American Banana Co. v. United Fruit Co.
Annotate this Case
213 U.S. 347 (1909)
- Syllabus |
U.S. Supreme Court
American Banana Co. v. United Fruit Co., 213 U.S. 347 (1909)
American Banana Company
v. United Fruit Company
Argued April 12, 13, 1909
Decided April 26, 1909
213 U.S. 347
While a country may treat some relations between its own citizens a governed by its own law in regions subject to no sovereign, like the high seas, or to no law recognized as adequate, the general rule is that the character of an act as lawful or unlawful must be determined wholly by the law of the country where it is done.
Law is a statement of the circumstances in which the public force will be brought to bear upon men through the courts, but the word commonly is confined to such prophecies or threats when addressed to persons living within the power of the courts.
A statute will, as a general rule, be construed as intended to be confined in its operation and effect to the territorial limits within the jurisdiction of the lawmaker, and words of universal scope will be construed as meaning only those subject to the legislation.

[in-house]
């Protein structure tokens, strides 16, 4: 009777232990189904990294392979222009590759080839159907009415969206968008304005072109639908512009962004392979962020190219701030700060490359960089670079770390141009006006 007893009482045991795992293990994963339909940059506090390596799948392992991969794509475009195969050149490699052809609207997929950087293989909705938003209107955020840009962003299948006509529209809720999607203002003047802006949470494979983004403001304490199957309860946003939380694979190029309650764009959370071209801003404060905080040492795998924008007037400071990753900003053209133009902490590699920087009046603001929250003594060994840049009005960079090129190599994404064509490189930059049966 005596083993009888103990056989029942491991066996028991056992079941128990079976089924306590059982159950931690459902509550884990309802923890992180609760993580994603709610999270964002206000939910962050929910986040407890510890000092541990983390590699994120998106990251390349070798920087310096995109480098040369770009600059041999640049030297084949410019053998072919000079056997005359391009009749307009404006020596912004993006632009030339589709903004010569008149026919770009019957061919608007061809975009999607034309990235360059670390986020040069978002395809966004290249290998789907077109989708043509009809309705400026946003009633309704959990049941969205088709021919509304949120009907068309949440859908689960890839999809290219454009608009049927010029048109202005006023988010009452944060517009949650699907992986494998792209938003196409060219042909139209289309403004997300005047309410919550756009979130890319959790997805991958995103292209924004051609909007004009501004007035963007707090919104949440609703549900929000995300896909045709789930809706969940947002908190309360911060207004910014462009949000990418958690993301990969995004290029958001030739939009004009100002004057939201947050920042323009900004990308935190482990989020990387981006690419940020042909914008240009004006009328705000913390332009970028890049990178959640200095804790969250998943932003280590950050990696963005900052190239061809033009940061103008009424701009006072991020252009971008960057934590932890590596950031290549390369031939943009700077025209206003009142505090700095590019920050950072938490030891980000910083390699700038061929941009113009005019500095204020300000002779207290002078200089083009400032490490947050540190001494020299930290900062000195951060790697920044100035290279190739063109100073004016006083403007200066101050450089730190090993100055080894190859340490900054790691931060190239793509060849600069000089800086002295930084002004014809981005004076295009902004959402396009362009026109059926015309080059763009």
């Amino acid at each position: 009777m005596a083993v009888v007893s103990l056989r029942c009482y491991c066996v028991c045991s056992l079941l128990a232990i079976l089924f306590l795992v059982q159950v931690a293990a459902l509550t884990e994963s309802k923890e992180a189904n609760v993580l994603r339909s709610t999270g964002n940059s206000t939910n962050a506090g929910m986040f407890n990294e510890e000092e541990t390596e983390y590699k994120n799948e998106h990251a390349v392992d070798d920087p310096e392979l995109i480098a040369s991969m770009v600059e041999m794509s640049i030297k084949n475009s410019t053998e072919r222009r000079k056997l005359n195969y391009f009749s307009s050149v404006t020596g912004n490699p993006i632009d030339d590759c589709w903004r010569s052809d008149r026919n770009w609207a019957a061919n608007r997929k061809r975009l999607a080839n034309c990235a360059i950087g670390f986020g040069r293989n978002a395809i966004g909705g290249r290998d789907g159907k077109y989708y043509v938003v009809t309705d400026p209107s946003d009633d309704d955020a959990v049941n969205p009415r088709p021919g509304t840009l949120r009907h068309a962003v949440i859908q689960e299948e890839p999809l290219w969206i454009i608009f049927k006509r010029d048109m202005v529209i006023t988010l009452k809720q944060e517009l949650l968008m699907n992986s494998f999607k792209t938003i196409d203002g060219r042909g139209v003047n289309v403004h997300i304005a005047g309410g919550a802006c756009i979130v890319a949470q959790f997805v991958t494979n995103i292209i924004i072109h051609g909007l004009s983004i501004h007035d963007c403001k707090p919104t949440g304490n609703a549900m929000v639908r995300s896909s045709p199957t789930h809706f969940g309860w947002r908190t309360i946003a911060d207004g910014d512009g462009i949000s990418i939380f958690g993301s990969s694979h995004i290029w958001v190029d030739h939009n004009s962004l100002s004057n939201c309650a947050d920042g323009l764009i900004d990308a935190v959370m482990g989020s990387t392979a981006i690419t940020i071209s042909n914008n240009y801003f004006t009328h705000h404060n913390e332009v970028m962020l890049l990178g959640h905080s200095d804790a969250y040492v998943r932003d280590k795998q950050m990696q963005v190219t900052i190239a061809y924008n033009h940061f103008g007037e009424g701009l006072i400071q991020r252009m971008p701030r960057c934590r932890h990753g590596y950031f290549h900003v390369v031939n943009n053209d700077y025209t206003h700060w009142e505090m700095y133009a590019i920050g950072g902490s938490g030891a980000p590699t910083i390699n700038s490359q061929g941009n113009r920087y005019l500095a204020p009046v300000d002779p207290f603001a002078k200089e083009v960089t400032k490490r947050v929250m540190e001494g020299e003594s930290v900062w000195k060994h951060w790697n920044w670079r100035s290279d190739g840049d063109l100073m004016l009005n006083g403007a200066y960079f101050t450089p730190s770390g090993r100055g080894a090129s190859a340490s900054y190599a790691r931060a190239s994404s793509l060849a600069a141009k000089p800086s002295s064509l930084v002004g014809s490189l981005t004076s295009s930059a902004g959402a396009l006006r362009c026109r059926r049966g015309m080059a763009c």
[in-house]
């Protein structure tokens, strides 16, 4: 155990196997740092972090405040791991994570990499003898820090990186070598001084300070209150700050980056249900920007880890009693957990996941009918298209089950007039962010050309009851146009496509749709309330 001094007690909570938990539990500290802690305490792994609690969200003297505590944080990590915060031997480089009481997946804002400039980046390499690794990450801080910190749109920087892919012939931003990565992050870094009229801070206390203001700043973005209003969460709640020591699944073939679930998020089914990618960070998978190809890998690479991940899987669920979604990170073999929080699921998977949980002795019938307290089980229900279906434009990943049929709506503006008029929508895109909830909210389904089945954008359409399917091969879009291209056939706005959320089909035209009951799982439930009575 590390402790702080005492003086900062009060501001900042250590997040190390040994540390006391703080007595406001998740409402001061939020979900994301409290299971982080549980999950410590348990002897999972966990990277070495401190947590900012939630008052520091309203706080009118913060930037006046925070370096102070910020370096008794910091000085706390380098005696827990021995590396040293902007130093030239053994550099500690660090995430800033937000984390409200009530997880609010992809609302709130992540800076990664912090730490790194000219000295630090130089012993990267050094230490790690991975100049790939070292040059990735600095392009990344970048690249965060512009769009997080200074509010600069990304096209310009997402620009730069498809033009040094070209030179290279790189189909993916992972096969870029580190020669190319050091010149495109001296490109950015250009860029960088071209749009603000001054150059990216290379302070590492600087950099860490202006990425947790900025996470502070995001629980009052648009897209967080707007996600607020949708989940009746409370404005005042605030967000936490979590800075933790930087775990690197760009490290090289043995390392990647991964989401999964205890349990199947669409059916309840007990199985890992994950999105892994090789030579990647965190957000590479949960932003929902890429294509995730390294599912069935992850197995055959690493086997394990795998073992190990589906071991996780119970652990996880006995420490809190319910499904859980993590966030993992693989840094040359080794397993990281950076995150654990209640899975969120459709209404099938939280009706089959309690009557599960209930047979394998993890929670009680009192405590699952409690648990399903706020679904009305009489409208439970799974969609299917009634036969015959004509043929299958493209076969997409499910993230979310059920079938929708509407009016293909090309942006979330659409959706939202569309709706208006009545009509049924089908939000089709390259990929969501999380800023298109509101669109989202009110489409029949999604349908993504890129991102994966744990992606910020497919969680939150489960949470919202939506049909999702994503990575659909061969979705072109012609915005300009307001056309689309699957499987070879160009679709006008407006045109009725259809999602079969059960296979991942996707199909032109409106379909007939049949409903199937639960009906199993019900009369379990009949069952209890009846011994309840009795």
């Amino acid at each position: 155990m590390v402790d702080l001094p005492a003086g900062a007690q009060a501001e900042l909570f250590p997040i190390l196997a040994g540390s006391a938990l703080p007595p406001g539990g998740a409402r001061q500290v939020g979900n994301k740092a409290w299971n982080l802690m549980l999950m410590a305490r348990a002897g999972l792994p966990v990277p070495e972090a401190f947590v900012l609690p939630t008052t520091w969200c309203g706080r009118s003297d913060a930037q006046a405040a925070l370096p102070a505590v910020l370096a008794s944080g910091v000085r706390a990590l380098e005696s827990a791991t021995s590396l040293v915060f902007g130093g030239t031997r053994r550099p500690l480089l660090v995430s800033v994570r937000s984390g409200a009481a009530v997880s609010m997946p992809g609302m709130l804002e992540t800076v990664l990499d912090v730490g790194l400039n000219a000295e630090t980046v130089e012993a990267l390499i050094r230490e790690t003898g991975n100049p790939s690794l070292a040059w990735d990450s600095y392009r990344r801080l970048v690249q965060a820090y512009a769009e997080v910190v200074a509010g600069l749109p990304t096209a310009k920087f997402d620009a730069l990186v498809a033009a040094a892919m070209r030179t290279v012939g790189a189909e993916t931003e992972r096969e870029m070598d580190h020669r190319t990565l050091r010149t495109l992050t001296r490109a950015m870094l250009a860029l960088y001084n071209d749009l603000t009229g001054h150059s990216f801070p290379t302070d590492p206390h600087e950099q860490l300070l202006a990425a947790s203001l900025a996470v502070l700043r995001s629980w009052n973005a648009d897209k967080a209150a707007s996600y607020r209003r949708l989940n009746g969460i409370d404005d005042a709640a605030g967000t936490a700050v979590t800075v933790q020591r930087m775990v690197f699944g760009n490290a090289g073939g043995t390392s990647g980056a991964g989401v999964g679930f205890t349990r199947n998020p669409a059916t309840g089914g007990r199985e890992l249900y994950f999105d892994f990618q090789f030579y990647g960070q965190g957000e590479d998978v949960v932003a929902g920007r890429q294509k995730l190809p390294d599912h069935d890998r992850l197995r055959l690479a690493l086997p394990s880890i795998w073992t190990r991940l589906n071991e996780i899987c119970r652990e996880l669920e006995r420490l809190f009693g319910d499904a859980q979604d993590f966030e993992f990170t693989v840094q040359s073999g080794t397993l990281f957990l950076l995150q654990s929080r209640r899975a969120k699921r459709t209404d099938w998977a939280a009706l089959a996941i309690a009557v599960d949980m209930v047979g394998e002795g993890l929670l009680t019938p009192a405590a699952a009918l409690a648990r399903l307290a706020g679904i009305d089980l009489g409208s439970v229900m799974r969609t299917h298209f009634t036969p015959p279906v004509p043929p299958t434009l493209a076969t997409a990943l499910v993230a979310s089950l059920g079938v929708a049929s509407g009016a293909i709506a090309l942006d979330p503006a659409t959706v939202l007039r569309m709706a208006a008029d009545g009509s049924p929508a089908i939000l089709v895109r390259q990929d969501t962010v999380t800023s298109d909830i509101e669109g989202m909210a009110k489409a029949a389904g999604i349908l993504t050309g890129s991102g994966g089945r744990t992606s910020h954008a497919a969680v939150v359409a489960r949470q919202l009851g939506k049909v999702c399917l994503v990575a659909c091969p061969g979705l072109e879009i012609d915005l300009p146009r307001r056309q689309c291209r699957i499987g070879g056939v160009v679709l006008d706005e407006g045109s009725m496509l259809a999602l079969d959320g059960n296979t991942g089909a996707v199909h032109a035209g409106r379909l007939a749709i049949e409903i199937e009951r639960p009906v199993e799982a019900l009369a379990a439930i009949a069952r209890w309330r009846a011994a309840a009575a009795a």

The prohibitions of the Sherman Anti-Trust Law of July 2, 1890, c. 647. 26 Stat. 209, do not extend to acts done in foreign countries even though done by citizens of the United States and injuriously affecting other citizens of the United States.
Sovereignty means that the decree of the sovereign makes law, and foreign courts cannot condemn the influences persuading the sovereign to make the decree. Rafael v. Verelst, 2 Wm.Bl. 983, 1055, distinguished.
Acts of soldiers and officials of a foreign government must be taken to have been done by its order.
A conspiracy in this country to do acts in another jurisdiction does not draw to itself those acts and make them unlawful if they are permitted by the local law.
166 F. 261, affirmed.
The facts are stated in the opinion.